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Q&A: Lori Brennan, Executive Director of the Nature Conservancy

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Photo by Tessa Marie Images

The Broomall resident recently returned to conservation.

Lori Brennan has spent her entire career in our region, working with People’s Light in Malvern, the Academy of Natural Sciences and the University City District. She also spent some time at the Nature Conservancy, a nonprofit environmental organization with a reach that extends to 79 countries and territories around the globe. The Broomall resident recently returned to conservation and is now serving as executive director of the Nature Conservancy’s newly merged Pennsylvania and Delaware chapters.

MLT: When did you realize you wanted to work on environmental issues?

LB: I went to school at West Virginia University in the mountains, and it’s really where I began to develop a deep connection to the outdoor world. I spent a lot of time camping, I’ve driven across the country just seeing different landscapes and different communities and really interacting with nature.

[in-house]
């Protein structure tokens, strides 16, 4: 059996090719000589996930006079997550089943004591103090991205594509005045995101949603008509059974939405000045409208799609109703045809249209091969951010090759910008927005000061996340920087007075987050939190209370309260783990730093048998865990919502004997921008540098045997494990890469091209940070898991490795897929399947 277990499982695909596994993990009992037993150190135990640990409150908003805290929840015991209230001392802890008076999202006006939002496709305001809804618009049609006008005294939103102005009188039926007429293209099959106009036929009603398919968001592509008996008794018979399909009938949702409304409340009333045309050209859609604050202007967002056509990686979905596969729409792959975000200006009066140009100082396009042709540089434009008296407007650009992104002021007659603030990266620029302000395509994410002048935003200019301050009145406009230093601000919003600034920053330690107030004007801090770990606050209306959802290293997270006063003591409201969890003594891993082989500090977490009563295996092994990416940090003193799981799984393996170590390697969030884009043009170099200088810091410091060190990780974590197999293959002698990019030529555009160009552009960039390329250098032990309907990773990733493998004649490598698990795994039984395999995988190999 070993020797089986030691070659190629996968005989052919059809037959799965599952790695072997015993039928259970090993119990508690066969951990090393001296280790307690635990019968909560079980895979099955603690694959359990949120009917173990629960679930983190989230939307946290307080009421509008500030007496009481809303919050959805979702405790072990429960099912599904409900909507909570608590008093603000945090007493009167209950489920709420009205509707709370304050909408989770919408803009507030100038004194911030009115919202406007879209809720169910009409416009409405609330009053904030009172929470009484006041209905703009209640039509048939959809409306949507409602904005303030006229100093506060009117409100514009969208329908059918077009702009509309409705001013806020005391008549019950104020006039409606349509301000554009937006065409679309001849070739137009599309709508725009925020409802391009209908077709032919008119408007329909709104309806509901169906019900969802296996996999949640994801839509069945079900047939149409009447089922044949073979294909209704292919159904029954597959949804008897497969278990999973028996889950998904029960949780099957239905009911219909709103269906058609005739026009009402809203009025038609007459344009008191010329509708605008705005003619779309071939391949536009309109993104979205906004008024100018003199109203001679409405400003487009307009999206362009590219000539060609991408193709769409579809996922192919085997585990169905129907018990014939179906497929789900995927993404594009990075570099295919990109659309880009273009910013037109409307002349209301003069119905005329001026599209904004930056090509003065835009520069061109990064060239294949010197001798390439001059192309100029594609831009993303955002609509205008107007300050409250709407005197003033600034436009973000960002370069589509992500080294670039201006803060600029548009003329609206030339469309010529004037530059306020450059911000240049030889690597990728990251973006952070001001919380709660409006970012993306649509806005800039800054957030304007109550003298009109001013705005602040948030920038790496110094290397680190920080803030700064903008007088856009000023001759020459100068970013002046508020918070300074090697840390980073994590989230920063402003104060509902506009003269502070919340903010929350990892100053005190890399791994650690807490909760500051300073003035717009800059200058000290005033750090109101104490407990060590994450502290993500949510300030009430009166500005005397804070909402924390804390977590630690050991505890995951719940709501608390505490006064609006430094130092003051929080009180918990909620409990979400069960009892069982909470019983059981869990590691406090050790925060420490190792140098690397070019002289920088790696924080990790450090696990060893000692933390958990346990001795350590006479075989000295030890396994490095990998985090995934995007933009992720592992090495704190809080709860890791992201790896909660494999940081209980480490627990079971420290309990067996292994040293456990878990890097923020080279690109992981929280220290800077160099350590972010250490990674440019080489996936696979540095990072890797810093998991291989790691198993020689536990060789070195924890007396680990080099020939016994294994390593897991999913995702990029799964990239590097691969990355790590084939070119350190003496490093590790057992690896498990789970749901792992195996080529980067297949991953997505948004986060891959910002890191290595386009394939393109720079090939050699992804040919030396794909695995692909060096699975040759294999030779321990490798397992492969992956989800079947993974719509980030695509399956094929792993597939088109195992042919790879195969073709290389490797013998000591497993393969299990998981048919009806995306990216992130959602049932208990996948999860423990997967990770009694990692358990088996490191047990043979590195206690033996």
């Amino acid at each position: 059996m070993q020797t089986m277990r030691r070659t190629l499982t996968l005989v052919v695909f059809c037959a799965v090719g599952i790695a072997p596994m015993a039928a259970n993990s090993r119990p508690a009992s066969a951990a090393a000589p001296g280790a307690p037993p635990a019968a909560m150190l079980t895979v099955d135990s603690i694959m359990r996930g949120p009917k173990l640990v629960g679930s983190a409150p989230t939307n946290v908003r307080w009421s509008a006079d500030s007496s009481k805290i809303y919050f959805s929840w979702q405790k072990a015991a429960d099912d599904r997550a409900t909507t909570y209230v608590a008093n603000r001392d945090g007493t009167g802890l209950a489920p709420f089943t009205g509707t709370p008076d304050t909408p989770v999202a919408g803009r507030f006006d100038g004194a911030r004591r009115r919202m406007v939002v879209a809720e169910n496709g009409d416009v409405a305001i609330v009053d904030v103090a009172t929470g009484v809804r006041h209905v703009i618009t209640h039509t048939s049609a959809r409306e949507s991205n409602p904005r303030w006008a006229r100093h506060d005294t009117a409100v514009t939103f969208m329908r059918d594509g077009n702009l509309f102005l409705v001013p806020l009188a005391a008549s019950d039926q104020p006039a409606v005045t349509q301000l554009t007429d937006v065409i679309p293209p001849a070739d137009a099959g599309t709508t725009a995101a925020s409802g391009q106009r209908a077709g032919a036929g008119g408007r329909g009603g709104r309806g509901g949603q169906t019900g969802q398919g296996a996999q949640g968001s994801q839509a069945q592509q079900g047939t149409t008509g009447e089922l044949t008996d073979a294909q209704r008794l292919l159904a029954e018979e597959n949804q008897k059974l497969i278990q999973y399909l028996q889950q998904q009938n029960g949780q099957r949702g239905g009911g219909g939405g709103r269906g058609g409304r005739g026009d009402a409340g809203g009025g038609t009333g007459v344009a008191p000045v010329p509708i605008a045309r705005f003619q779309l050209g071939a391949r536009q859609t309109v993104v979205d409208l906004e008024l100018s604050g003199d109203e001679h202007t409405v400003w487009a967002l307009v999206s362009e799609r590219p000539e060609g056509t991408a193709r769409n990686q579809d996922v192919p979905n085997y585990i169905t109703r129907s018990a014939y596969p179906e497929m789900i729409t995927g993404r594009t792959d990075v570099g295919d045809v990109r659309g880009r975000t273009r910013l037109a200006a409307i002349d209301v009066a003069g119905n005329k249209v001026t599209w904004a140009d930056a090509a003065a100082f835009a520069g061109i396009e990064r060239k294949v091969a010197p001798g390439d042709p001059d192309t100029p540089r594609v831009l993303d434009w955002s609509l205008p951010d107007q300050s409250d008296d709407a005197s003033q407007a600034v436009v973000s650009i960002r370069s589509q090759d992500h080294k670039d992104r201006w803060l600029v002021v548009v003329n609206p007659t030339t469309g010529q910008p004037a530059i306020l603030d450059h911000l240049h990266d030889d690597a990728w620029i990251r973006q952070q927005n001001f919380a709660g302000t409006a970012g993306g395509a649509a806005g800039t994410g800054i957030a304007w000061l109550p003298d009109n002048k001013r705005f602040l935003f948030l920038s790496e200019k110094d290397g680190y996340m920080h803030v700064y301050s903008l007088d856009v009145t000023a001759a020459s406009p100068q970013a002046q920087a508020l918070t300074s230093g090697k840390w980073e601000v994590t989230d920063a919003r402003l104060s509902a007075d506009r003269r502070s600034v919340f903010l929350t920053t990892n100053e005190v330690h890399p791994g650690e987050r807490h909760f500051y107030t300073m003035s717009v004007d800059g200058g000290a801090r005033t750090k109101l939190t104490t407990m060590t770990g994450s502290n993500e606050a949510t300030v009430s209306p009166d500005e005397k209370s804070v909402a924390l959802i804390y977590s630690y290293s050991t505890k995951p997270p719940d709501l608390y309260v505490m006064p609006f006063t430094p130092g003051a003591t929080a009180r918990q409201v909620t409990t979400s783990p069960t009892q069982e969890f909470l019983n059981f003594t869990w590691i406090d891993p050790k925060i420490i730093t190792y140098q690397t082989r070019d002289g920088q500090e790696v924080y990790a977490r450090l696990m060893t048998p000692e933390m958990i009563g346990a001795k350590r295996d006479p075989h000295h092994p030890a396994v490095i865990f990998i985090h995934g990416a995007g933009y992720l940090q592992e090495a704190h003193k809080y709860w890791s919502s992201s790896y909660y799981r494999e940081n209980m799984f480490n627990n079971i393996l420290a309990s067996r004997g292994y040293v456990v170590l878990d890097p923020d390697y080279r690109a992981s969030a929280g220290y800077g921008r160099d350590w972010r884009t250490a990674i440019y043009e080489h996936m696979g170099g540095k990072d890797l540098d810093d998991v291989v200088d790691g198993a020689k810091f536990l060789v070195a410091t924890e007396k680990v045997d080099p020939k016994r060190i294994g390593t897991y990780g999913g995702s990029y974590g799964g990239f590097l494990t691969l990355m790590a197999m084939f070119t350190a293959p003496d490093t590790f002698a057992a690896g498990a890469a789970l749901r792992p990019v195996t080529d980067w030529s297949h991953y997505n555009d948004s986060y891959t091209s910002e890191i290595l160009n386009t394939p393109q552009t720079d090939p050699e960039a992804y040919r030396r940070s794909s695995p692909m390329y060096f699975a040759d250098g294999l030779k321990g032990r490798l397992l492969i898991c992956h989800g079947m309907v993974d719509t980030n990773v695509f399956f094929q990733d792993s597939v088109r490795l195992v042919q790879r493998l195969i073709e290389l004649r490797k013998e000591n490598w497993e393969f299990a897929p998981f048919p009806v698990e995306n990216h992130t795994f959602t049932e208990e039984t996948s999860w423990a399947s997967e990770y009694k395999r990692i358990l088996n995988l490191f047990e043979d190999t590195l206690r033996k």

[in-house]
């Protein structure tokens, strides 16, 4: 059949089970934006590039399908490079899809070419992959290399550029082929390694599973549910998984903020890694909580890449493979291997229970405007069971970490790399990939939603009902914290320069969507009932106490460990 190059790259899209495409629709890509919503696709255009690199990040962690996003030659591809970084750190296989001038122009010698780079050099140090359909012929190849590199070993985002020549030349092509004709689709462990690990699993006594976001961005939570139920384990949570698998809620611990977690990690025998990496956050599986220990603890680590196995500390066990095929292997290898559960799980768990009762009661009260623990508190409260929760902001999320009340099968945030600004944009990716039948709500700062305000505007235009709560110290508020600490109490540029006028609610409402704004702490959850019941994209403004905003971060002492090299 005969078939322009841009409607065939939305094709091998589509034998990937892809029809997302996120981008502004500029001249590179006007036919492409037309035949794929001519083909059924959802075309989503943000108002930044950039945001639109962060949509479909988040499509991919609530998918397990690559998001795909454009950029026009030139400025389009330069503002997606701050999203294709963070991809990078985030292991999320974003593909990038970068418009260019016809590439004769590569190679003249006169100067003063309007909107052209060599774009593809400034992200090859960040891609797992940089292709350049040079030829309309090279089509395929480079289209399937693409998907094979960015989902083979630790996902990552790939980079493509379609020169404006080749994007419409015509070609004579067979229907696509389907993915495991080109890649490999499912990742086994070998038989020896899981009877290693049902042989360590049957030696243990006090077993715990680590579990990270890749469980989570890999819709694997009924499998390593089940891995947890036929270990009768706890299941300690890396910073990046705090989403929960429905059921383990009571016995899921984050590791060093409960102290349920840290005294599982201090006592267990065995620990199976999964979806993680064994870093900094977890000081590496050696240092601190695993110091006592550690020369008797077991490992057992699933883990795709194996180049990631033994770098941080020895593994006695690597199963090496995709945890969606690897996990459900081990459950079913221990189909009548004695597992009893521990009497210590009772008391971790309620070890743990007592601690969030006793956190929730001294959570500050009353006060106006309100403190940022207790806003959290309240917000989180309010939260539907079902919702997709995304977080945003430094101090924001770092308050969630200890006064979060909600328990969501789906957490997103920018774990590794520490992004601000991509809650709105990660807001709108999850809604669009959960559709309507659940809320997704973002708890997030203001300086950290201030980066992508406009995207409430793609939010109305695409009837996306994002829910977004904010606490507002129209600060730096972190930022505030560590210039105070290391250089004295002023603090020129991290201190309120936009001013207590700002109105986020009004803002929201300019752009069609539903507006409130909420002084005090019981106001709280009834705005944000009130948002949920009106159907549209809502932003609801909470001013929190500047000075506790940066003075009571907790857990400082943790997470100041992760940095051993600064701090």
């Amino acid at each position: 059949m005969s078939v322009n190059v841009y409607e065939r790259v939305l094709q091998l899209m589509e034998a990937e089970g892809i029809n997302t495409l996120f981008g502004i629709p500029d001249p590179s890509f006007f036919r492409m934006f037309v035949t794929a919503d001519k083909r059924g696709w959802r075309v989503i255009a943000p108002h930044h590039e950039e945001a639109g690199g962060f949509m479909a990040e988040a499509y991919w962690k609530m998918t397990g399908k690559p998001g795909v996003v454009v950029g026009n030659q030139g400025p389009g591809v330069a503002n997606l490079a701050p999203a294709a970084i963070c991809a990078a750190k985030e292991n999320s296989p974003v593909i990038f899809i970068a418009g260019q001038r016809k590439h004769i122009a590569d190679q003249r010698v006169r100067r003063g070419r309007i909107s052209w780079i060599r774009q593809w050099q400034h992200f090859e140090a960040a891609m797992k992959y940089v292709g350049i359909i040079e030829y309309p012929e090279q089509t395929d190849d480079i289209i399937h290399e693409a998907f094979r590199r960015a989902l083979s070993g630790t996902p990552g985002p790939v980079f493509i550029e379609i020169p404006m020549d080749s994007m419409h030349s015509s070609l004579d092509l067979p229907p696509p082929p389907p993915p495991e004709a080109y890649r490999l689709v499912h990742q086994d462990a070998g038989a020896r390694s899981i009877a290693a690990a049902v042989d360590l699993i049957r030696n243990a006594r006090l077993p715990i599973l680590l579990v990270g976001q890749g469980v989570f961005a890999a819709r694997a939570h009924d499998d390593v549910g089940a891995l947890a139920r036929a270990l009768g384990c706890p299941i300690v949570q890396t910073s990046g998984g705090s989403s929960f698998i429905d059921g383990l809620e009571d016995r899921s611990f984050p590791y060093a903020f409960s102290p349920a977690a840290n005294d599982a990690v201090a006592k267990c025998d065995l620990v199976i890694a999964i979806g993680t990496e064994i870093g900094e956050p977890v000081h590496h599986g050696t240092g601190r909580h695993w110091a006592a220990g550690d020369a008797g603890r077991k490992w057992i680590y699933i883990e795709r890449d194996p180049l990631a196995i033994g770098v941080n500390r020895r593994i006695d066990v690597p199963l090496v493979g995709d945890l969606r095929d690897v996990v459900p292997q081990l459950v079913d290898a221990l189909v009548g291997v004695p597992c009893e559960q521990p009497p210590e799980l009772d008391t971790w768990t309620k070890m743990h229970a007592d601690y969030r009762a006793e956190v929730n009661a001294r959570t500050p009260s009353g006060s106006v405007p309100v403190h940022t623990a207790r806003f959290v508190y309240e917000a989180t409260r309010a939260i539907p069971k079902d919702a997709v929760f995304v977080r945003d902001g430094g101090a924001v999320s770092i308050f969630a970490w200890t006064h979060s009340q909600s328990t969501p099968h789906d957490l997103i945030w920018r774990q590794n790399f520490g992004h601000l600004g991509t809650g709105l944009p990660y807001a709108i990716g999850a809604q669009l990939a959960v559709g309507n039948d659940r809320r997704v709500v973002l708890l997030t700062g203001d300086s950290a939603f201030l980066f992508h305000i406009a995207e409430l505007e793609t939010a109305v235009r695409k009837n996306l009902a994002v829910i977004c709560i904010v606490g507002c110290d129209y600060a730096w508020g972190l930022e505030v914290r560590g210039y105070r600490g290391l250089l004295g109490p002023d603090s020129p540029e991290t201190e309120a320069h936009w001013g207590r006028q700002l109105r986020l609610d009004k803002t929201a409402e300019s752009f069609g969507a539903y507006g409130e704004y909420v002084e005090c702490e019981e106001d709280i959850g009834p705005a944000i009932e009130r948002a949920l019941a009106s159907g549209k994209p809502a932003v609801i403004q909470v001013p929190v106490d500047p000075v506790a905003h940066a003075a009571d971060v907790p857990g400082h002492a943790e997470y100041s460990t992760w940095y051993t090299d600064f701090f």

MLT: Why the Nature Conservancy?

LB: It’s always been a dream of mine to sit exactly where I am today. My personal goal is—and has always been—to really make the biggest impact that I can.

MLT: What areas are you focused on now?

LB: First, we have the obligation to restore and protect nature in our state. Second is the acceleration of clean energy, energy efficiency and electric vehicle deployment. Third, carbon emission reductions that are in line with the Paris Agreement reduction goals. One of our critical conservation land-protection projects right now is a 1,276-acre property in central Pennsylvania. By purchasing this property, we’ll be able to connect existing public lands to our Cove Mountain Preserve, which will create a 14-mile contiguous corner of protected land along one of the most important climate and migratory bird corridors in the eastern United States.

MLT: What about future projects?

LB: The Chesapeake Bay is the largest estuary in North America, and we know that excess nutrients and sediments from numerous sources, including Pennsylvania, have degraded the bay’s water quality and impacted many communities who depend on the bay for their livelihood.

MLT: How has the conservancy approached the COVID-19 crisis?

LB: People’s connection to nature has become more important than ever. We want folks to understand that nature is here with us throughout all of these challenges. We need to do our part to make sure that it’s sustainable and is around for generations to come.